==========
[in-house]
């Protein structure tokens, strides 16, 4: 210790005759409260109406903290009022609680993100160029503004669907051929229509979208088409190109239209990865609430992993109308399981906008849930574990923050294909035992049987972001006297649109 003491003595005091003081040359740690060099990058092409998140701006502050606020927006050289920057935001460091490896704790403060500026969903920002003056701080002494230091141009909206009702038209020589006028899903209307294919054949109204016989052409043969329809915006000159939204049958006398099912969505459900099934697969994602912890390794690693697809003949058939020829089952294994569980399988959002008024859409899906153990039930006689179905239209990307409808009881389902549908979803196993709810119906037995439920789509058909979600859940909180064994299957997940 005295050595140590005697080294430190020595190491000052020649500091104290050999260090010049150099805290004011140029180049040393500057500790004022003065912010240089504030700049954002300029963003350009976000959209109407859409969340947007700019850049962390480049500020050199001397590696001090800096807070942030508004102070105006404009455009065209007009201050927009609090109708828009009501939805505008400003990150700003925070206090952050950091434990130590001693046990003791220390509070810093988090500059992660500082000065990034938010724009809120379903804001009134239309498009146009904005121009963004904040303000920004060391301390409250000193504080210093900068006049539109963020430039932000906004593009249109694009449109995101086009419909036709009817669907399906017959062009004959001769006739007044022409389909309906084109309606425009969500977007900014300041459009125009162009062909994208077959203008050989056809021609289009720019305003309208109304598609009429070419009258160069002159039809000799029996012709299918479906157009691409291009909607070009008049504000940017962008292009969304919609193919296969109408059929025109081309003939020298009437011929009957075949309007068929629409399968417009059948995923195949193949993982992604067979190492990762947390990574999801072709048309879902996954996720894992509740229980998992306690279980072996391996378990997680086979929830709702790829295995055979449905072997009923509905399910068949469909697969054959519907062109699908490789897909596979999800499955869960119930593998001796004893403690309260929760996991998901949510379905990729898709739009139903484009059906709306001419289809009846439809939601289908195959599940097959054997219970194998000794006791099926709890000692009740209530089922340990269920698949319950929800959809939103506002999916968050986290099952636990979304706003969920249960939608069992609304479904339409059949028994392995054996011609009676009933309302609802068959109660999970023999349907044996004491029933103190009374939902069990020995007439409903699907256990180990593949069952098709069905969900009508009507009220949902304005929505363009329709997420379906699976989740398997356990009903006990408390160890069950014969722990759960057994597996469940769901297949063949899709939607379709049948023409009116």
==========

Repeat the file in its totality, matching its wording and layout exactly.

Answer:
[in-house]
């Protein structure tokens, strides 16, 4: 210790005759409260109406903290009022609680993100160029503004669907051929229509979208088409190109239209990865609430992993109308399981906008849930574990923050294909035992049987972001006297649109 003491003595005091003081040359740690060099990058092409998140701006502050606020927006050289920057935001460091490896704790403060500026969903920002003056701080002494230091141009909206009702038209020589006028899903209307294919054949109204016989052409043969329809915006000159939204049958006398099912969505459900099934697969994602912890390794690693697809003949058939020829089952294994569980399988959002008024859409899906153990039930006689179905239209990307409808009881389902549908979803196993709810119906037995439920789509058909979600859940909180064994299957997940 005295050595140590005697080294430190020595190491000052020649500091104290050999260090010049150099805290004011140029180049040393500057500790004022003065912010240089504030700049954002300029963003350009976000959209109407859409969340947007700019850049962390480049500020050199001397590696001090800096807070942030508004102070105006404009455009065209007009201050927009609090109708828009009501939805505008400003990150700003925070206090952050950091434990130590001693046990003791220390509070810093988090500059992660500082000065990034938010724009809120379903804001009134239309498009146009904005121009963004904040303000920004060391301390409250000193504080210093900068006049539109963020430039932000906004593009249109694009449109995101086009419909036709009817669907399906017959062009004959001769006739007044022409389909309906084109309606425009969500977007900014300041459009125009162009062909994208077959203008050989056809021609289009720019305003309208109304598609009429070419009258160069002159039809000799029996012709299918479906157009691409291009909607070009008049504000940017962008292009969304919609193919296969109408059929025109081309003939020298009437011929009957075949309007068929629409399968417009059948995923195949193949993982992604067979190492990762947390990574999801072709048309879902996954996720894992509740229980998992306690279980072996391996378990997680086979929830709702790829295995055979449905072997009923509905399910068949469909697969054959519907062109699908490789897909596979999800499955869960119930593998001796004893403690309260929760996991998901949510379905990729898709739009139903484009059906709306001419289809009846439809939601289908195959599940097959054997219970194998000794006791099926709890000692009740209530089922340990269920698949319950929800959809939103506002999916968050986290099952636990979304706003969920249960939608069992609304479904339409059949028994392995054996011609009676009933309302609802068959109660999970023999349907044996004491029933103190009374939902069990020995007439409903699907256990180990593949069952098709069905969900009508009507009220949902304005929505363009329709997420379906699976989740398997356990009903006990408390160890069950014969722990759960057994597996469940769901297949063949899709939607379709049948023409009116």